As in all things, it is important to recognise the limits of one’s expertise. GPs and practice managers are not lawyers and should not attempt to draft articles of association that would meet the needs of a federation on formation, in operation and on dissolution. Practices considering forming a federation should seek independent legal advice. This can be costly, but probably not as potentially costly as doing it badly.
Examples of the sort of areas to be considered within the legal framework can be found at the website (see Resources).

Follow the leader
Leadership within federations can be quite tricky. Within any social group – and GP federations are no different – leaders will emerge. It is vital for the success of federations that the emerging leaders have the confidence and consent of constituent practices. GP practices are run by highly intelligent GPs and practice managers who value their individual GP practice identity and independence, and will rail against any perceived individual or practice usurping the leadership role without due process. Leadership within a federation has to be by consent and trust between the member practices and the leaders of the federation is of paramount importance. In setting up NOxMed we were clear that we did not wish to recreate the bureaucracy of the primary care trusts (PCTs) and CCGs. We were lucky that PML had an existing, trusted and respected management structure that could be used for the day-to-day running of the federation. The leadership was provided by the election of clinical chair from within GPs of North Oxfordshire. The clinical chair worked with the steering group drawn from practice managers and GPs of constituent practices. It is the steering group that provides guidance and direction to the federation.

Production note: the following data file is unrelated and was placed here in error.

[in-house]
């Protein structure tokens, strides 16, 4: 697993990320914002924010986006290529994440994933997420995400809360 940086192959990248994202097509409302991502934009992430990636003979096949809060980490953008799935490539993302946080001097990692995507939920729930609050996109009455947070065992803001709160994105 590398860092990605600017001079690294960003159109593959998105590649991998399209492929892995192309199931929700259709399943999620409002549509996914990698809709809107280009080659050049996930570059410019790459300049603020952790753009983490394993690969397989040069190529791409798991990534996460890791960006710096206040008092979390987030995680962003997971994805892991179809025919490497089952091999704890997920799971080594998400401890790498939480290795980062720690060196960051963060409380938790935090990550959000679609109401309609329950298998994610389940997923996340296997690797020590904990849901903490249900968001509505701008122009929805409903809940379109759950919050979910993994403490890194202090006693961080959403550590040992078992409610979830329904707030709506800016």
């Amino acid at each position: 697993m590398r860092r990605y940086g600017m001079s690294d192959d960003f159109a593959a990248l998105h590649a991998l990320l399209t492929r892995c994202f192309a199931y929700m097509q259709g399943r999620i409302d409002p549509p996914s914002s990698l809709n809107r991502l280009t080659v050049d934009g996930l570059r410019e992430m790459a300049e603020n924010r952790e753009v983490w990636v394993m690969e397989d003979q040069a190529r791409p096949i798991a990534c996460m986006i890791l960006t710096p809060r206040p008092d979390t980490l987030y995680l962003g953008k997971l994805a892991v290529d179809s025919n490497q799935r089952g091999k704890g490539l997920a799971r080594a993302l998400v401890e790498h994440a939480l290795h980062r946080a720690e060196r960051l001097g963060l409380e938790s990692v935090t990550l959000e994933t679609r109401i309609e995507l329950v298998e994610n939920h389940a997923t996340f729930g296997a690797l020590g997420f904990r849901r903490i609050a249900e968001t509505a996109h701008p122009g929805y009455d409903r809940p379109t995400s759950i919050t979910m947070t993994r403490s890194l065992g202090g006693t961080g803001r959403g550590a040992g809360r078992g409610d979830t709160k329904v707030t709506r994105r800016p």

In setting up our articles of association NOxMed went to great lengths to ensure that no one practice or no group of practices could hold sway. In the two years since NOxMed was set up, the vast majority of decisions have been taken with consensus, often referred to as the ‘corporate nod’. In recognition that this might not always be the case the voting structure was designed so that the smaller rural practices together would have roughly the same vote as the larger urban practices.